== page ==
Books by Phyllis Jean Green
Never quite coming to terms with
the terms. Two of us could not have
been more different. Worlds of words
apart, we pecked and hoped the spider-
thin thread held for the sake of your boy,
my man. Long at rest in what you saw
as a Better Place, I miss you more each day
that passes. Who does not have a dark side?
How did I not realize all you had to teach?
Jaundiced as I was -- spelled idiot -- I picked
up a few lessons you offered without charge.
Not that "men are nasty" or "men aren't
made to cook and clean," but that "flowers
aren't hard if you don't overwater and bring
them in at the first sign of frost." Always
seemed to know if one needed to be brought
in or left to nature. So much else. Like love
of outlandish discount yarn and an ability
to undo knots can get a body through a lot.
Like saying "earbobs" "dribs 'n' drabs,"
and proudly pronouncing your son "a
"ar-chiktek" are leaps and bounds above
the multisyllabic parrotings of snobs
educated beyond their capacity to understand.
You who taught me that raring back on
a sideporch snapping "budda" beans and
shelling sweet peas can help a drinker not
want. Snaps and plinks are the perfect
accompaniment to rockers' and ladderbacks'
creaks, the hoot of a barn owl, and the hum
of a sultry, lilac-drenched evenin'. Add fire-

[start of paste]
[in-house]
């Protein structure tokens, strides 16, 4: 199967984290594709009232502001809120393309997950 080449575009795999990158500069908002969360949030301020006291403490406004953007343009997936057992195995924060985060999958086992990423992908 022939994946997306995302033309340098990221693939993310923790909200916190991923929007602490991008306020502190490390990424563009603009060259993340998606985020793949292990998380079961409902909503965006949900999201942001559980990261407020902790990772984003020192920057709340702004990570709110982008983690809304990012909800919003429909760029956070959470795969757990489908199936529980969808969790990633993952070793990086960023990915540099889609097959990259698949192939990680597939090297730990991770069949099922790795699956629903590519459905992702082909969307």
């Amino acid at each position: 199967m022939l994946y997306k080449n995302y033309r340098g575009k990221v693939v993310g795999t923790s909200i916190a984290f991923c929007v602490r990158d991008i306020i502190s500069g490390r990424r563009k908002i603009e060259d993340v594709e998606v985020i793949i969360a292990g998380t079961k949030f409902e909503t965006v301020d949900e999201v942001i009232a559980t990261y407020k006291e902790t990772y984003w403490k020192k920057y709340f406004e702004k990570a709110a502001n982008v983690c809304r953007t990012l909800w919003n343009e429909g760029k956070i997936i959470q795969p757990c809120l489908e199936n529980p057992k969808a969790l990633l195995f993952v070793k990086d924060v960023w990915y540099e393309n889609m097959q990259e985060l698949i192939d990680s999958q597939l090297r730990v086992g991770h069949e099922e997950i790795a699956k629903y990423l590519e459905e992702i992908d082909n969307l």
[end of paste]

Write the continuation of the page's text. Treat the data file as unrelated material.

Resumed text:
flies, odd sneaked fart, and the tinkle
of fast-melting ice. Glass sooooo coooool.
As a child, you toted your shoes as mud
sucked at you and your sisses over a mile
to a road a school bus could get down.
Your father did unspeakable things, whispers
let slip. Hair once fell out. So you hung onto
money and "kep' shet." Pinched pennies see-
through, yet said to me, "Never feel bad about
spending on flowers." Glass case that faced
the front door of your and Pa's patched house
"Finally Dawns" - p.2/2
was stuffed with child-asked-for gewgaws and gim-
cracks. Most bought in the Ozarks as leaves
were turning. Carnival glass in the diningroom
yours. Christmas, birthday, you know. Apricot
your fave. Remember you sewing at that antiquated
Singer. Made your daughter so many dresses,
come time for your church's rummage sale,
couldn't stir 'em with a stick. Other lessons
profound. Work hard. Harder! Be loyal. Be
brave. Keep yourself clean and watch your
tongue. Sing America with pride. Sort laundry
by color and use Clorox on the whites. Use
elbow grease! Nothing smells better than a sheet
dried outside on a beautiful day. Family First.
Penny saved's a penny earned. Save paper, save
string, save water. Everyone sits at table to eat.
Bow your head. Whose turn is it to say the
blessing? Not any kind of cook, your never left